Sunday, June 1, 2014

Books, Books, Books

Back from the BEA, America's largest book fair, in New York City, feeling like I have walked ten miles per day; and I probably have, also due to the fact that walking back home was faster that taking a bus stuck in traffic (the subway has not opened yet because the escalators are not working; what is this, Berlin?), what else is new?

Metadata! The big new thing is metadata, i.e. how to make sure the information about your book in catalogues contains every detail that might possibly be relevant for searches. Because, especially for small publishers, its not about distribution any more, its about discoverability.

Social Media! So, after having told us for years that publishers and authors have to be all over Social Media all the time, new advice from the hilarious panel, "Worst Social Media Marketing Tips," with Ron Hogan, Bill Barnes, Maureen Johnson, and the really funny John Scalzi, author of Redshirts, who later also signed his newest book Look In. To sum it up, re-tweet everything! Re-post everything! Every 15 minutes, if you have to! Never read anything, though. And: Win every argument by badgering everybody, especially if you are a straight white male!

Yet, distribution! After years of having watched Ingram's subsidiary LightningSource cater to PoD-publishers, Baker and Taylor has teamed up with a Short-run and PoD-provider, who will get books into libraries; Bookmaster Inc. Details to follow. Speaking of LightningSource, the company will now offer standard color 70lb paper, starting in July. This is huge progress, and I will use it for our next book, Berlin 1945, which is heavy in black-and-white pictures.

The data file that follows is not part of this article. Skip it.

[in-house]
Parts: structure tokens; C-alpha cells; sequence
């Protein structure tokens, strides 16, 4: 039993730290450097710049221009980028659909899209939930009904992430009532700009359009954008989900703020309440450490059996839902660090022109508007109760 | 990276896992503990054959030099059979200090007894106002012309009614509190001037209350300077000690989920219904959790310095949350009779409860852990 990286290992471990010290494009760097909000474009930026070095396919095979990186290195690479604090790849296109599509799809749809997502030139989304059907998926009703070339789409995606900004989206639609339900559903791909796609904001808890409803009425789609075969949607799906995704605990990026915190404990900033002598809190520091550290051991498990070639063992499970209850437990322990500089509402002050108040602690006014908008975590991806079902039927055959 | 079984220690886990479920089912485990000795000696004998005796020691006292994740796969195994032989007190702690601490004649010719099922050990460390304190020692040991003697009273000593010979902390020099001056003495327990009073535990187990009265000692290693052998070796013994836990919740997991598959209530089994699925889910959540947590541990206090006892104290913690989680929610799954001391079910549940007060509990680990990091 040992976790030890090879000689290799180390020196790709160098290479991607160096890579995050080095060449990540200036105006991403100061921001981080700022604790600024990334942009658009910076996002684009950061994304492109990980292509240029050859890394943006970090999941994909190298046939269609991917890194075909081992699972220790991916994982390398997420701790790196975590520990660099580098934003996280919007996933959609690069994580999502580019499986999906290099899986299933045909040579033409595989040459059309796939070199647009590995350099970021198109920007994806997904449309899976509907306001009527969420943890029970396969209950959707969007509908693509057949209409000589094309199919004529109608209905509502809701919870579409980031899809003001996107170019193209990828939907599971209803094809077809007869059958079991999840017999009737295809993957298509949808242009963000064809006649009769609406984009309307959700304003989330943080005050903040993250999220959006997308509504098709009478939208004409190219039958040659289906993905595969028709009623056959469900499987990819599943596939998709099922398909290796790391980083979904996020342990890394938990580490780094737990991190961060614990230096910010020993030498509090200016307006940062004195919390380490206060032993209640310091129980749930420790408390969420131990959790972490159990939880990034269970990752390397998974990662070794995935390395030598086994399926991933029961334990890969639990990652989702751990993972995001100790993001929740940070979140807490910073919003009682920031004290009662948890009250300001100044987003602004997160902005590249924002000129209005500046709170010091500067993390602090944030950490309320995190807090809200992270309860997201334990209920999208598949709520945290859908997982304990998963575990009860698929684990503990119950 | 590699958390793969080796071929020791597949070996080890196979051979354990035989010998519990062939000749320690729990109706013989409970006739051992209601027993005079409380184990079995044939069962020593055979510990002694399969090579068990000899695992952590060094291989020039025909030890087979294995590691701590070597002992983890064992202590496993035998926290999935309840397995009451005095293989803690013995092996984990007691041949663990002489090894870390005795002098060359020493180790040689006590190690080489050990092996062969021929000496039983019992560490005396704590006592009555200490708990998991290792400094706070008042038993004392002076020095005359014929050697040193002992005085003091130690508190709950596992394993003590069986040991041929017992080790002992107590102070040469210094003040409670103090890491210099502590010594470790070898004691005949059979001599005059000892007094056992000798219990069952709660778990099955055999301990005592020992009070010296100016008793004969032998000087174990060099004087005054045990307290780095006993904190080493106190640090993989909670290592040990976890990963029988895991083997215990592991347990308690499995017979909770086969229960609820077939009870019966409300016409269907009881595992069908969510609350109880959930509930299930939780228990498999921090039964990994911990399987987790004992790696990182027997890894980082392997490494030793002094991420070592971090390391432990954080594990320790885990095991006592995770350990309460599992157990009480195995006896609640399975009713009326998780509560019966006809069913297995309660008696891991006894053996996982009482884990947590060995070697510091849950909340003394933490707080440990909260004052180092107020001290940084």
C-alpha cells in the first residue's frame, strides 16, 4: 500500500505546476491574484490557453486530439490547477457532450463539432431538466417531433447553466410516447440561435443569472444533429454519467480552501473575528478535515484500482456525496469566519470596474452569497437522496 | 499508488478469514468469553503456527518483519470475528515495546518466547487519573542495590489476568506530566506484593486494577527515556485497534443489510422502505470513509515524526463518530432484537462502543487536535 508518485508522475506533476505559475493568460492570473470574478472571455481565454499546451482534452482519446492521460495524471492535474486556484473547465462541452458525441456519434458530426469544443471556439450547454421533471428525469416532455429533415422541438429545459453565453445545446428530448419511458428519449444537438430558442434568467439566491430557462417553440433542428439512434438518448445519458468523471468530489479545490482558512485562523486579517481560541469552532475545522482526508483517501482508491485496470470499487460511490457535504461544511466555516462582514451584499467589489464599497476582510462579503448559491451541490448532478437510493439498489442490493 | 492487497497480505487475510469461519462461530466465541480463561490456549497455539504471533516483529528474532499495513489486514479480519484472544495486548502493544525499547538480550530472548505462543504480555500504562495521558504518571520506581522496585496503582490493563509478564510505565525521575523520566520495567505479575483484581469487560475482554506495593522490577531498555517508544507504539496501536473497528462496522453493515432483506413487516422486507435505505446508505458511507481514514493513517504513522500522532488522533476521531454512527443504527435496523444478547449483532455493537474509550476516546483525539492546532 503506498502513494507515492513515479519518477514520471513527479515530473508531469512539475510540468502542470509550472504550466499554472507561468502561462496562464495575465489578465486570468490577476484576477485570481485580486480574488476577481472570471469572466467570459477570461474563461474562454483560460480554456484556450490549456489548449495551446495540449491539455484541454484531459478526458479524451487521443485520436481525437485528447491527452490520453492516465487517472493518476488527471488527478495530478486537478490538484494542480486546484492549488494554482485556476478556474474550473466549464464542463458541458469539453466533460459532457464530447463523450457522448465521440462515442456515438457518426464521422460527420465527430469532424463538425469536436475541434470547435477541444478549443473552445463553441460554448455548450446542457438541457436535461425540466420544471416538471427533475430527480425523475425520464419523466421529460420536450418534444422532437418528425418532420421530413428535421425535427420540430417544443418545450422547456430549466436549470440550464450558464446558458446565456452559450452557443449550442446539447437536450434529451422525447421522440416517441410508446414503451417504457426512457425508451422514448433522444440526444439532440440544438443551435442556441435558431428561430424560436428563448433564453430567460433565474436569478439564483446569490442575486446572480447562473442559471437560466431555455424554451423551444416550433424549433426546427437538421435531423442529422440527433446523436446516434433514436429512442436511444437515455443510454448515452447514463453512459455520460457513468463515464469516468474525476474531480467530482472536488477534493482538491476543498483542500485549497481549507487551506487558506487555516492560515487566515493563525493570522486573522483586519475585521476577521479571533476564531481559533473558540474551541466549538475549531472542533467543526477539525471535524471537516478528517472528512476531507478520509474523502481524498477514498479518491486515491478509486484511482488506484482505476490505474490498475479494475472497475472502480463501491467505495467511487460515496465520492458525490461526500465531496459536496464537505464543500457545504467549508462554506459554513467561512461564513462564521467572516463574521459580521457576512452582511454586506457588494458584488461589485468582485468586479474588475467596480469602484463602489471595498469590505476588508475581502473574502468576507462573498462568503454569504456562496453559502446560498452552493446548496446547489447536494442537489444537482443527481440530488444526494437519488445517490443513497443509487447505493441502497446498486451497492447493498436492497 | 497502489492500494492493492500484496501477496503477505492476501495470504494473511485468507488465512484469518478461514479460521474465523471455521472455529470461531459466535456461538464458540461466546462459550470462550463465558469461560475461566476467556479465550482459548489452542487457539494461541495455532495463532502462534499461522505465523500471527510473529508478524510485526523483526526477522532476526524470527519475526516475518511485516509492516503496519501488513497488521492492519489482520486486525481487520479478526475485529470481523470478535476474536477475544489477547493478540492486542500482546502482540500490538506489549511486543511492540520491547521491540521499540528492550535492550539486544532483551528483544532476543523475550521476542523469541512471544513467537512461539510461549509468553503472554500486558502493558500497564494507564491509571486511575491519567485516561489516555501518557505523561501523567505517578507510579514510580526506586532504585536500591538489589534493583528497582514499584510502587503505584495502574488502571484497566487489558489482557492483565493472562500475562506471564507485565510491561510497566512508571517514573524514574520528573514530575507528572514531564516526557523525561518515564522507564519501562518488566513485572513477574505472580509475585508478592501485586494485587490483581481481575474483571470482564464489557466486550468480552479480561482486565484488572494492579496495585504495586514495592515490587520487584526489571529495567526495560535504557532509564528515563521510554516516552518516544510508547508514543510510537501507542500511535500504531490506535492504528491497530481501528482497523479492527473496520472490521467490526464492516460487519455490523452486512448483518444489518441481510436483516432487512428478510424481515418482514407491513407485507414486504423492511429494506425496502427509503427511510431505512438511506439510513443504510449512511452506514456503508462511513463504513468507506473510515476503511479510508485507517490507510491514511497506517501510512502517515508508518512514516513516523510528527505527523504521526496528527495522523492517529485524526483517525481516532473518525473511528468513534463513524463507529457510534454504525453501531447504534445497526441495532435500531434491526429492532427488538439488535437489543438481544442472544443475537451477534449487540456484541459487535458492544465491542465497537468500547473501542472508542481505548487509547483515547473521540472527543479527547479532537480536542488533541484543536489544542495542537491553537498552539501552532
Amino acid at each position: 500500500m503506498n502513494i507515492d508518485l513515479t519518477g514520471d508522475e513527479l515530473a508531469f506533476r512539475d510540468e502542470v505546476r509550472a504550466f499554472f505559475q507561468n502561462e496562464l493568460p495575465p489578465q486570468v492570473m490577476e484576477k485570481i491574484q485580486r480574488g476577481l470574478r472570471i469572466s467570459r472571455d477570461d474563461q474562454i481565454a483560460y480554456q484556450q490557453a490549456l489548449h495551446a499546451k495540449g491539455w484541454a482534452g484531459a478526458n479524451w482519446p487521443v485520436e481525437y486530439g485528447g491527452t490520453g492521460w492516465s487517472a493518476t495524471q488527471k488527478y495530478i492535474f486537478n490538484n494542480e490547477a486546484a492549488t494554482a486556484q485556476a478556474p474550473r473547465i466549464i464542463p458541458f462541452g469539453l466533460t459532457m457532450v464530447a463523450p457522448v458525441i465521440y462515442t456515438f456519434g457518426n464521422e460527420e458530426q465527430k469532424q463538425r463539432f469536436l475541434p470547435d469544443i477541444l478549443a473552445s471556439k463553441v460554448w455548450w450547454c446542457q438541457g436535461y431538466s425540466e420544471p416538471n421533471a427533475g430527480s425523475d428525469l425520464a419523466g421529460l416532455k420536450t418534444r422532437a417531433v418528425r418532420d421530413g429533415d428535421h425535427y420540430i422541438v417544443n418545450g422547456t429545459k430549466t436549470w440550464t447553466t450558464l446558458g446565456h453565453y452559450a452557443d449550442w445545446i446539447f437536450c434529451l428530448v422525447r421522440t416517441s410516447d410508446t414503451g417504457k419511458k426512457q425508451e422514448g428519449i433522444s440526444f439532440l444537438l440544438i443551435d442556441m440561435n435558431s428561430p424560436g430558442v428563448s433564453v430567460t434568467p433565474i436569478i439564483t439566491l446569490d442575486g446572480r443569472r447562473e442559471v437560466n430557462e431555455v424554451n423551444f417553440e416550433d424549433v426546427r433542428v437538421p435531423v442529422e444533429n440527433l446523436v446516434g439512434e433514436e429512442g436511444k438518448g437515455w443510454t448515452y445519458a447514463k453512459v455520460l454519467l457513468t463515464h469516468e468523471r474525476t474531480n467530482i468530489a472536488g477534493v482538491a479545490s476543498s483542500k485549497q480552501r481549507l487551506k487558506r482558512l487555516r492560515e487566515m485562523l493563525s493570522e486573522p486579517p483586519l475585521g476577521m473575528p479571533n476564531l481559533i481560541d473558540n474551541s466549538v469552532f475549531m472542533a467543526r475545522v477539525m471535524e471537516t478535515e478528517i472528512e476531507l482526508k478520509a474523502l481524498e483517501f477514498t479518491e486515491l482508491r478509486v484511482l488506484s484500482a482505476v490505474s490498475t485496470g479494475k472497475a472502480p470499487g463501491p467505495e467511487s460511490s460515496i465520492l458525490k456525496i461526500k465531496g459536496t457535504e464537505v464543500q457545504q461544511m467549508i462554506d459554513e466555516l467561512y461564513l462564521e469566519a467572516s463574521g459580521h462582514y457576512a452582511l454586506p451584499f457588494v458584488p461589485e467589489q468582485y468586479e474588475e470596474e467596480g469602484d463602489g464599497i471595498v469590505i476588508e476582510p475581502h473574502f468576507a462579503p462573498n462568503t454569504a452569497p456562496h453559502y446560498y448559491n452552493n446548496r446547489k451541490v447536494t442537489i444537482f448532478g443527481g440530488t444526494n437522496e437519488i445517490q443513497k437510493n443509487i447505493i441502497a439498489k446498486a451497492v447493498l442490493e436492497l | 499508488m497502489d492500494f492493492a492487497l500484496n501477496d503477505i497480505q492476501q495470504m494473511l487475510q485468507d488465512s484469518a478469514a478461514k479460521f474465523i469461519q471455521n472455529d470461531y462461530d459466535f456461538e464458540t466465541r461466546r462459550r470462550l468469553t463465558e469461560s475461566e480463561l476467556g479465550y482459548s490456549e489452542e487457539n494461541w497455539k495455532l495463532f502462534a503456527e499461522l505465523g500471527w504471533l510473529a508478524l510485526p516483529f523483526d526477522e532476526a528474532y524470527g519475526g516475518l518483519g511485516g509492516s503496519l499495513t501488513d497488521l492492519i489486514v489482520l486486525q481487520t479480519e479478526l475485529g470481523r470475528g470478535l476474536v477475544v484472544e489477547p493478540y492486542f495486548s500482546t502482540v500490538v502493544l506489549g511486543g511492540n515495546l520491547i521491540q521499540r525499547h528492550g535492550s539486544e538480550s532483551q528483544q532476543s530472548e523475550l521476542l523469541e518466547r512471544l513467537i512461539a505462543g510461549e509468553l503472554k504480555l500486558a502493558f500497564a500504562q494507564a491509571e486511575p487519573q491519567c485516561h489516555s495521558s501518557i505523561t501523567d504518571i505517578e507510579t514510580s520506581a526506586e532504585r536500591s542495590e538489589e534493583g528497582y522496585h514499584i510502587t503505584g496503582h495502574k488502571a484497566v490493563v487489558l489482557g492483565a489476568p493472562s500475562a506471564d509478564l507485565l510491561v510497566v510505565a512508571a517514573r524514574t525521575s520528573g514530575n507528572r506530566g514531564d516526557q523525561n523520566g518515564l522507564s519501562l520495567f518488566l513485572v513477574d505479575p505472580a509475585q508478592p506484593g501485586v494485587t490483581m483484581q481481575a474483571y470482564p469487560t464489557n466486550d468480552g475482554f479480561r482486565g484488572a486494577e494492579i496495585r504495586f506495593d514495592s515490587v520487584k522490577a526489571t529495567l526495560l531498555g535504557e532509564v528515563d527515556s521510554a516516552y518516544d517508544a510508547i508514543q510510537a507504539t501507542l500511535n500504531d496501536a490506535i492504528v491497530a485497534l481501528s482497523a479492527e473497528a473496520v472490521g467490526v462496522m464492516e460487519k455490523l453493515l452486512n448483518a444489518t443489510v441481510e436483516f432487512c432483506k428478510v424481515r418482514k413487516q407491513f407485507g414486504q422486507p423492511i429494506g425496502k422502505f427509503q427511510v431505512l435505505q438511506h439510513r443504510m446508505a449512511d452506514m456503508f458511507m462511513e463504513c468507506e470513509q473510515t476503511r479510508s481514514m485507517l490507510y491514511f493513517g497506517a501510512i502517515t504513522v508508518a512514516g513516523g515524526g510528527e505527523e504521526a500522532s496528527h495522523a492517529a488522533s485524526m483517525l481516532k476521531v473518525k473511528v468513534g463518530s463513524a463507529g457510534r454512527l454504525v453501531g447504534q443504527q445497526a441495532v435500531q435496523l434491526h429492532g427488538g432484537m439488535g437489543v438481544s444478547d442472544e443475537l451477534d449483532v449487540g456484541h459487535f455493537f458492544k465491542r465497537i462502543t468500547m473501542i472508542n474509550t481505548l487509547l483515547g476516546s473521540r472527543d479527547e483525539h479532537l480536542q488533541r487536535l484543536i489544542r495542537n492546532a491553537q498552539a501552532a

Translation! While the American herd at the BEA seems to be thinning, there were quite a few international booths, not as Frankfurt, but still, such as Saudi-Arabia, Korea, Russia, Turkey, Mexico, France, and, of course, Germany, evidently the only country that still can afford to offer free chocolate. Translation grants were also a big thing, not only from German (and Austrian) into English, also from French, Russian, Romanian, Bulgarian, and Arabic, mostly for fiction. Also presenting: Amazon Crossing, a translation subsidiary of that Seattle-based Voldemort lookalike.

Yes, Amazon! Not physically present at the BEA — after all, they are busy building their own alternative book planet — , but much talked about, especially with the Amazon-Hachette fight. I can understand the wailing and I'm outraged as anybody about the Justice Department siding with Amazon against the Big Five publishers. However, at the end of the day, publishers will need to find a competitive way of selling books, since Barnes & Noble, sadly, can't be counted on.

And, finally, who reads books? This I can tell you: Young girls. The by far biggest and most enthusiastic crowds were young girls lining up for (mostly) female YA authors. So there is hope.

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